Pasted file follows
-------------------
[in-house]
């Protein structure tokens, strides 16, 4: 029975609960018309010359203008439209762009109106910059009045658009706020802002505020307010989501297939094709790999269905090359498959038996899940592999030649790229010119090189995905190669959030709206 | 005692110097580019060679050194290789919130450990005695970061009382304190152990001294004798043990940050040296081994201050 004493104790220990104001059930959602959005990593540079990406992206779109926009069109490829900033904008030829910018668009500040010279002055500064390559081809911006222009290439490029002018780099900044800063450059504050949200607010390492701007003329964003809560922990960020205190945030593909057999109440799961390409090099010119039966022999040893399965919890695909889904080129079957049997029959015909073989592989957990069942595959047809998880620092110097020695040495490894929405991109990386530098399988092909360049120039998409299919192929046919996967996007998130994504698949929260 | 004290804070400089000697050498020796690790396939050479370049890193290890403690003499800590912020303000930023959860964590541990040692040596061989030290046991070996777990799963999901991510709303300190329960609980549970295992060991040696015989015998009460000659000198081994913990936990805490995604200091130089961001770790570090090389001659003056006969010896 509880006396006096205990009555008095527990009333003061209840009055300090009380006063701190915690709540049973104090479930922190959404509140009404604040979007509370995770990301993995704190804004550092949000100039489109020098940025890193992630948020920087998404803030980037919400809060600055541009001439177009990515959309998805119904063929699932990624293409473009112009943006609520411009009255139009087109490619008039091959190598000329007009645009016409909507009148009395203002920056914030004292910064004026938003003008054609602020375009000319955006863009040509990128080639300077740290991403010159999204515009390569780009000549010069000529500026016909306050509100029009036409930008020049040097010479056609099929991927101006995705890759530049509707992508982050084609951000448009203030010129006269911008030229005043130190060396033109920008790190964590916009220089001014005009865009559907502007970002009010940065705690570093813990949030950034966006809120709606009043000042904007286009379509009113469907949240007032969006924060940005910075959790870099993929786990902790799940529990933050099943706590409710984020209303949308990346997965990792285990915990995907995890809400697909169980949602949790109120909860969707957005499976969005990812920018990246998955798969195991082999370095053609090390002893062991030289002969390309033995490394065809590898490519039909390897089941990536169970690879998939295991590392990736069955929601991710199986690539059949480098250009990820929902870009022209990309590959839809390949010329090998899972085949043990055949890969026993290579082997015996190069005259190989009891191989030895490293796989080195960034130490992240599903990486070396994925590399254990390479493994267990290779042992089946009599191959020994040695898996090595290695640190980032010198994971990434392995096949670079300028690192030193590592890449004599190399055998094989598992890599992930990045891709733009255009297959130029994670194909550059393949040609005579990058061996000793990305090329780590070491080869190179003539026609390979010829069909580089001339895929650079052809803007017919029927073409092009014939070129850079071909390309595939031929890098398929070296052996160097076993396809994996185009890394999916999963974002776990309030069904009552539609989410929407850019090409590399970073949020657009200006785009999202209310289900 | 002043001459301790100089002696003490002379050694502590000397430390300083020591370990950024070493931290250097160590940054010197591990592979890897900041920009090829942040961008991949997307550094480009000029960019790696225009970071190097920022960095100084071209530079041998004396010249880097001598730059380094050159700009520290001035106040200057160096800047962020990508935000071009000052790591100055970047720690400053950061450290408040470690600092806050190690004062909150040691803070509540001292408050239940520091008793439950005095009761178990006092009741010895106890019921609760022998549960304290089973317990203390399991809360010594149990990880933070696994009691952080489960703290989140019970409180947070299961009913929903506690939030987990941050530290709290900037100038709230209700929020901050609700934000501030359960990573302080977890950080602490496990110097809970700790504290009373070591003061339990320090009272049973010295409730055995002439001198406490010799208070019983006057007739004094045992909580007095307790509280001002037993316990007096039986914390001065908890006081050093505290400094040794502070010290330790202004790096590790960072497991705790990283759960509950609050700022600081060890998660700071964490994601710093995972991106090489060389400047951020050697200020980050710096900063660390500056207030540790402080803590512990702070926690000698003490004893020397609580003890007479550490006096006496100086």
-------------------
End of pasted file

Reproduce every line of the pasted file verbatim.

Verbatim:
[in-house]
């Protein structure tokens, strides 16, 4: 029975609960018309010359203008439209762009109106910059009045658009706020802002505020307010989501297939094709790999269905090359498959038996899940592999030649790229010119090189995905190669959030709206 | 005692110097580019060679050194290789919130450990005695970061009382304190152990001294004798043990940050040296081994201050 004493104790220990104001059930959602959005990593540079990406992206779109926009069109490829900033904008030829910018668009500040010279002055500064390559081809911006222009290439490029002018780099900044800063450059504050949200607010390492701007003329964003809560922990960020205190945030593909057999109440799961390409090099010119039966022999040893399965919890695909889904080129079957049997029959015909073989592989957990069942595959047809998880620092110097020695040495490894929405991109990386530098399988092909360049120039998409299919192929046919996967996007998130994504698949929260 | 004290804070400089000697050498020796690790396939050479370049890193290890403690003499800590912020303000930023959860964590541990040692040596061989030290046991070996777990799963999901991510709303300190329960609980549970295992060991040696015989015998009460000659000198081994913990936990805490995604200091130089961001770790570090090389001659003056006969010896 509880006396006096205990009555008095527990009333003061209840009055300090009380006063701190915690709540049973104090479930922190959404509140009404604040979007509370995770990301993995704190804004550092949000100039489109020098940025890193992630948020920087998404803030980037919400809060600055541009001439177009990515959309998805119904063929699932990624293409473009112009943006609520411009009255139009087109490619008039091959190598000329007009645009016409909507009148009395203002920056914030004292910064004026938003003008054609602020375009000319955006863009040509990128080639300077740290991403010159999204515009390569780009000549010069000529500026016909306050509100029009036409930008020049040097010479056609099929991927101006995705890759530049509707992508982050084609951000448009203030010129006269911008030229005043130190060396033109920008790190964590916009220089001014005009865009559907502007970002009010940065705690570093813990949030950034966006809120709606009043000042904007286009379509009113469907949240007032969006924060940005910075959790870099993929786990902790799940529990933050099943706590409710984020209303949308990346997965990792285990915990995907995890809400697909169980949602949790109120909860969707957005499976969005990812920018990246998955798969195991082999370095053609090390002893062991030289002969390309033995490394065809590898490519039909390897089941990536169970690879998939295991590392990736069955929601991710199986690539059949480098250009990820929902870009022209990309590959839809390949010329090998899972085949043990055949890969026993290579082997015996190069005259190989009891191989030895490293796989080195960034130490992240599903990486070396994925590399254990390479493994267990290779042992089946009599191959020994040695898996090595290695640190980032010198994971990434392995096949670079300028690192030193590592890449004599190399055998094989598992890599992930990045891709733009255009297959130029994670194909550059393949040609005579990058061996000793990305090329780590070491080869190179003539026609390979010829069909580089001339895929650079052809803007017919029927073409092009014939070129850079071909390309595939031929890098398929070296052996160097076993396809994996185009890394999916999963974002776990309030069904009552539609989410929407850019090409590399970073949020657009200006785009999202209310289900 | 002043001459301790100089002696003490002379050694502590000397430390300083020591370990950024070493931290250097160590940054010197591990592979890897900041920009090829942040961008991949997307550094480009000029960019790696225009970071190097920022960095100084071209530079041998004396010249880097001598730059380094050159700009520290001035106040200057160096800047962020990508935000071009000052790591100055970047720690400053950061450290408040470690600092806050190690004062909150040691803070509540001292408050239940520091008793439950005095009761178990006092009741010895106890019921609760022998549960304290089973317990203390399991809360010594149990990880933070696994009691952080489960703290989140019970409180947070299961009913929903506690939030987990941050530290709290900037100038709230209700929020901050609700934000501030359960990573302080977890950080602490496990110097809970700790504290009373070591003061339990320090009272049973010295409730055995002439001198406490010799208070019983006057007739004094045992909580007095307790509280001002037993316990007096039986914390001065908890006081050093505290400094040794502070010290330790202004790096590790960072497991705790990283759960509950609050700022600081060890998660700071964490994601710093995972991106090489060389400047951020050697200020980050710096900063660390500056207030540790402080803590512990702070926690000698003490004893020397609580003890007479550490006096006496100086």